<< False dichotomy. There's no necessary relationship between whether the Bible means ONLY what it was meant to mean for the implied reader and the target audience and whether human language is an adequate vehicle for divine revelation. The standard Christian account of revelation for centuries was that it was written by God for the Church collectively, not simply a fixed message between an author and a receiver at the time. The literal sense was always considered true, of course, but not limiting. The Bible was clearly written to be understood, but understood by whom and when is an entirely different question. >>
Several more issues to sort out:
i) It’s true, as Prejean points out, that my questions are not deducible from one another by strict implication. Keep in mind, though, that they were never intended to be that tight-knit. I was not attempting to offer a systematic presentation of my own position, but pegging my questions to Enloe’s position. To that extent, I was allowing him to frame the questions.
ii) To say that the Bible was written for the church is ambiguous. The Bible was written for the benefit of the church at large, but the various books of the Bible were addressed to men and women living at the time the books were written. They were, in a sense, writing for posterity, but they were not writing to posterity, as if the writers foresaw our individual topical circumstances. Rather, their words were directed to their contemporaries.
As far as posterity is concerned, we can only rightly know what the Bible means for us by knowing what it meant to them, in terms of what the author meant it to mean, consistent with the cultural preunderstanding of the day. Inspired intent and objective implication are never at loggerheads.
In the providence of God, old words are applicable to the future. History repeats itself. Nature and passion never change.
iii) To reiterate a distinction I’ve drawn elsewhere, there is a difference between intent and implication. For example, a statement may contain incidental information which has nothing do with the main point. The speaker includes the background details in his statement because they supply the setting for how he knows what he does or what exigent circumstance occasioned the statement in question. So the statement may include information about the time of day, or the weather, or who he was with.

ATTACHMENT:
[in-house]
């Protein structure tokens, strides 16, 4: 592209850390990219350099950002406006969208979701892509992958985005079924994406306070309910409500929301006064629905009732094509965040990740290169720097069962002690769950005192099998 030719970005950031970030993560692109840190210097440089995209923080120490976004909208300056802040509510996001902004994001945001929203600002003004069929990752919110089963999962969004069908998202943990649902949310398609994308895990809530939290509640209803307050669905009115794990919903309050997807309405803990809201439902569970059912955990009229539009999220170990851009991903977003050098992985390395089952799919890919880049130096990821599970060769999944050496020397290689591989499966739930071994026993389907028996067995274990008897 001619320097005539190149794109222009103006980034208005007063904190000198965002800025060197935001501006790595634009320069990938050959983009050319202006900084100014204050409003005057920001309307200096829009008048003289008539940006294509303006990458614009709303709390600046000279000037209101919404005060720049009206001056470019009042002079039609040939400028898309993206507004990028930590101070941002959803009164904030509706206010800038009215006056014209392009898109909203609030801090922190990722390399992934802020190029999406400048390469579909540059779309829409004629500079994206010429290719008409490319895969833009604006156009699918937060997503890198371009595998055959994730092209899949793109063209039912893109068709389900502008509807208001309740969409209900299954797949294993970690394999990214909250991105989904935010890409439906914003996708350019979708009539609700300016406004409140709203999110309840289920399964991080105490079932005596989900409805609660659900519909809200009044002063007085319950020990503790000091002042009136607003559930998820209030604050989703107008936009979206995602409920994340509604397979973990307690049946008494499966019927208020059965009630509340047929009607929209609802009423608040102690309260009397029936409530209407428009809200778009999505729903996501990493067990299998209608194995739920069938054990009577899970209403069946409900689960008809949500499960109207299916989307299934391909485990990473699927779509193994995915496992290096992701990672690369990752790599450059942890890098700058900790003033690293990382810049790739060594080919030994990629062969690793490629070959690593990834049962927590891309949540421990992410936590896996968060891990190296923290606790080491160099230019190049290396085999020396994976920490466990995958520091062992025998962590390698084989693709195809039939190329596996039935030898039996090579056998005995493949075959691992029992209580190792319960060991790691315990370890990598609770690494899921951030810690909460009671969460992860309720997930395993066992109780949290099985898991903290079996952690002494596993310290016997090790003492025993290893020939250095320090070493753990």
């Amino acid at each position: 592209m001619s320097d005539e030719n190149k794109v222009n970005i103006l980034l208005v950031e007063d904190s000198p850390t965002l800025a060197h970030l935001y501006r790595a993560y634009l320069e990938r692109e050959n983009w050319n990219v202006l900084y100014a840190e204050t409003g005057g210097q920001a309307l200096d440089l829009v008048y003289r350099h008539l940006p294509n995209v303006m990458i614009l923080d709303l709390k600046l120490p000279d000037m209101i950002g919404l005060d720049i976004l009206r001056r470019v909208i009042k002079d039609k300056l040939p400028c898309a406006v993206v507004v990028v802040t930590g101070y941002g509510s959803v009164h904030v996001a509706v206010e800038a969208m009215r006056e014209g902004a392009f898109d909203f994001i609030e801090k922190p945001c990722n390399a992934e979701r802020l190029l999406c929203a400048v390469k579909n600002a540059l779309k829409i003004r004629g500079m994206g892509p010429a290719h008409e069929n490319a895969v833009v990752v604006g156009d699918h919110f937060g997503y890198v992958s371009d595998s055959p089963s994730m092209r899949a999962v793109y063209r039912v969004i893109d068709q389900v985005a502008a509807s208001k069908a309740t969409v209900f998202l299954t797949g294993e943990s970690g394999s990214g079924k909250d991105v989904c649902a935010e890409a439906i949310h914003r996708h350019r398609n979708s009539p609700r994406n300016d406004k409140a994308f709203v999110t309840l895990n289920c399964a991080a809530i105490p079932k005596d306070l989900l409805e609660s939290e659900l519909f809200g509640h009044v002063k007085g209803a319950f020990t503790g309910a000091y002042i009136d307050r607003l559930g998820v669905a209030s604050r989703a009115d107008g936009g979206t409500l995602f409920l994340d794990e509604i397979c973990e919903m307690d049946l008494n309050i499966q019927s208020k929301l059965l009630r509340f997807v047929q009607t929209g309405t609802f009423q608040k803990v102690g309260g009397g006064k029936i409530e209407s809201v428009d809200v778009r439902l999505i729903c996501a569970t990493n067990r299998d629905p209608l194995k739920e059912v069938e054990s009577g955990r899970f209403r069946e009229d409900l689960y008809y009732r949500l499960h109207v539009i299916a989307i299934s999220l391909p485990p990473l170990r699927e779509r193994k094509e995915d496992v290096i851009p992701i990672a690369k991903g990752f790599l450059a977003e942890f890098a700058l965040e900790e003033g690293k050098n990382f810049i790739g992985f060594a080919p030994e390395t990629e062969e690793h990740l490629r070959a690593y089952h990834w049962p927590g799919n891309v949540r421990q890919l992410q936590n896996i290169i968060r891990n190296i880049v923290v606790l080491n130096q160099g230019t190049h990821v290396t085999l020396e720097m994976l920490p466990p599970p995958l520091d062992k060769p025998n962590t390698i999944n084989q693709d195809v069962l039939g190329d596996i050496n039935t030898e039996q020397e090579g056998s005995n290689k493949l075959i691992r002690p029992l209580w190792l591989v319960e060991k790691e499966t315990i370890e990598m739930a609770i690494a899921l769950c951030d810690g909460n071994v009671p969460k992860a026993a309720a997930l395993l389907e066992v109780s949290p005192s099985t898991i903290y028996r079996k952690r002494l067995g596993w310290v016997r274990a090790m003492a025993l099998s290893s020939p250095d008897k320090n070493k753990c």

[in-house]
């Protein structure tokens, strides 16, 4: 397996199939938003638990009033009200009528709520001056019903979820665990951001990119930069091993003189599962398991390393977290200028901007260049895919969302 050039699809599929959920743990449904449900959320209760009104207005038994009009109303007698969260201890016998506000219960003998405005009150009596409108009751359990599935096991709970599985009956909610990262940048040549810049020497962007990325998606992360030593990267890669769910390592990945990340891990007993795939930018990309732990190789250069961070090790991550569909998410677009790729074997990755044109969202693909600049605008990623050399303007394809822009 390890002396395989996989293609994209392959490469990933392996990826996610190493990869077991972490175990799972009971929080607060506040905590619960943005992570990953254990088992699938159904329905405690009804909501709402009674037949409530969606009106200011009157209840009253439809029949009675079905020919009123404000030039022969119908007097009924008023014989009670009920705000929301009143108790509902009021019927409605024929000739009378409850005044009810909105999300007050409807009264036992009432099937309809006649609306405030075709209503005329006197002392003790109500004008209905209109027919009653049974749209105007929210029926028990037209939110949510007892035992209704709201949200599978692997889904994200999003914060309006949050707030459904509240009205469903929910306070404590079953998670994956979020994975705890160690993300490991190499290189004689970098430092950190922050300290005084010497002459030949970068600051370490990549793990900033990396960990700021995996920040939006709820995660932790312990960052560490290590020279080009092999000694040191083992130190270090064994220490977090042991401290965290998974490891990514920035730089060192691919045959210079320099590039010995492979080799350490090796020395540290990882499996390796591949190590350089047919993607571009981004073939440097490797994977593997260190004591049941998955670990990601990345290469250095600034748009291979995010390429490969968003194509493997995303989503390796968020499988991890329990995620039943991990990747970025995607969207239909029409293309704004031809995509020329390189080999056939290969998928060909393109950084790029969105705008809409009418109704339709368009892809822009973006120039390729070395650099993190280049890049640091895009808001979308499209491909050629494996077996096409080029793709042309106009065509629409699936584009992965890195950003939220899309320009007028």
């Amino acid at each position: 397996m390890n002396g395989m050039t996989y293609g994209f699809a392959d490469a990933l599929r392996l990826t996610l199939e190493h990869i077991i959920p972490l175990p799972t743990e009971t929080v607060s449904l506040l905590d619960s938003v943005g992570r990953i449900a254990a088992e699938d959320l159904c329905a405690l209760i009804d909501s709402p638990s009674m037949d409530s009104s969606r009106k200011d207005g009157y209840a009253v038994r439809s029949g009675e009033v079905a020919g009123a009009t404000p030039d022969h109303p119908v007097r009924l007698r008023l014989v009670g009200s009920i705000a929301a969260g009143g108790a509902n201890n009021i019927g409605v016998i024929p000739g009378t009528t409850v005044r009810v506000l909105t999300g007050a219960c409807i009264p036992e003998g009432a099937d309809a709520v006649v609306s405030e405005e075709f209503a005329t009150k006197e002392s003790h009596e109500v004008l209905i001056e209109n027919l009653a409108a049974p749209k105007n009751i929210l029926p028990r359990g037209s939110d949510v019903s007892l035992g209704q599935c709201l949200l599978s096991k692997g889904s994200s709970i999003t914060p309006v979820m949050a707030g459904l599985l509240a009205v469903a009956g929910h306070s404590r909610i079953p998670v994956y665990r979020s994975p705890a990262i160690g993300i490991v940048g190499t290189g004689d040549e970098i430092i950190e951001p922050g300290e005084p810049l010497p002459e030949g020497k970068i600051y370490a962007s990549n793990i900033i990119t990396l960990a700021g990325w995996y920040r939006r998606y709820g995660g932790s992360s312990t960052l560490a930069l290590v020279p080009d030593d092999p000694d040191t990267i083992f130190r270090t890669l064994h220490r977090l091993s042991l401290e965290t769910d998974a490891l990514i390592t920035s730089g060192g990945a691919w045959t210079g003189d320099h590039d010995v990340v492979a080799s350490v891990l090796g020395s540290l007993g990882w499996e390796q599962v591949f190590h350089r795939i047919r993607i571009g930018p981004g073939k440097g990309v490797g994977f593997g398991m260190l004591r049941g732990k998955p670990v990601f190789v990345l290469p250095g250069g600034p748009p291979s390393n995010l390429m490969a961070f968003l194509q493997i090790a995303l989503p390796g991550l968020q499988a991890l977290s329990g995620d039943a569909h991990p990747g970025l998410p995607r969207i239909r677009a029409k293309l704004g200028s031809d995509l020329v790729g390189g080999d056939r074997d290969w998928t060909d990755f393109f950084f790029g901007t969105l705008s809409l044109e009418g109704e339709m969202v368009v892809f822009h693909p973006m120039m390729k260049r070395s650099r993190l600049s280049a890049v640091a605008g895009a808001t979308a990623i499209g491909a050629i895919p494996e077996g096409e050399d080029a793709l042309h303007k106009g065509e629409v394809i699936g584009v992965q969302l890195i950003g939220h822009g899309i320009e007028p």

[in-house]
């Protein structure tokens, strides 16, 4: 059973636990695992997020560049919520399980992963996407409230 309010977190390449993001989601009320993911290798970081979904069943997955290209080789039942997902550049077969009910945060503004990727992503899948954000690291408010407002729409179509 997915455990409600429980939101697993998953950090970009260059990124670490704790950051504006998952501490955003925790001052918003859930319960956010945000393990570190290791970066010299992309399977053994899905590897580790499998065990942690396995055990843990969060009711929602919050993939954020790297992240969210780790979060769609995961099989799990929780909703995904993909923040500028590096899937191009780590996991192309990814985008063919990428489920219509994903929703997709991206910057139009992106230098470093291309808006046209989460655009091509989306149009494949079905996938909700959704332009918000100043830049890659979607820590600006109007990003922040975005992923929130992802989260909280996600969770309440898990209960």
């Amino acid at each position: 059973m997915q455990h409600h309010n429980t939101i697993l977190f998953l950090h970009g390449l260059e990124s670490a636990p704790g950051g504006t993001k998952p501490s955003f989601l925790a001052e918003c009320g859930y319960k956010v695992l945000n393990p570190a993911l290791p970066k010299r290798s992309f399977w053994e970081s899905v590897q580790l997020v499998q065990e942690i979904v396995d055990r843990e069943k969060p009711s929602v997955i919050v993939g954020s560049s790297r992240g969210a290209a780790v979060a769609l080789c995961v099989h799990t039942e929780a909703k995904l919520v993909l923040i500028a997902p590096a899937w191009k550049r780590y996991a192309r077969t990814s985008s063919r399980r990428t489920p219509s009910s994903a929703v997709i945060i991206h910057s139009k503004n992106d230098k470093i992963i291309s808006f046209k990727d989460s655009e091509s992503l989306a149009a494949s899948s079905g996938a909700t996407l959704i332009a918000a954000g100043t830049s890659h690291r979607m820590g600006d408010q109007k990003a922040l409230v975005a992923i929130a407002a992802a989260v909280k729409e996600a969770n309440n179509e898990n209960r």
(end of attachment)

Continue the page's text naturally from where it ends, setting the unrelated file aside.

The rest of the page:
Such asides and parentheticals can come in handy when we try to reconstruct the historical context in which the statement was originally situated.
Or, to take another example, the Mosaic code consists both of general norms (the Decalogue) and case law. Now, from the case law it’s possible to infer general norms, and it is also possible to apply the general norms to special cases not illustrated or envisioned in the Mosaic code.
Notice, though, that these implications do not export more from the text than they can find in the text.
iv) To draw another distinction: the Bible is full of divine promises. In many instances, the recipient is told what God will do, but not how or when he will do it.
At a metaphysical level, both the ends and the means are assured. And at an epistemic level, the end is assured, but not the means. That is to say, the recipient can be certain of the fulfillment, but he cannot be certain of the historical contingencies by which the promises will be facilitated and fulfilled. Indeed, he may be totally in the dark on that logistical question.
So there is a core of epistemic uncertainty surrounded by a shell of epistemic and ontological certainty.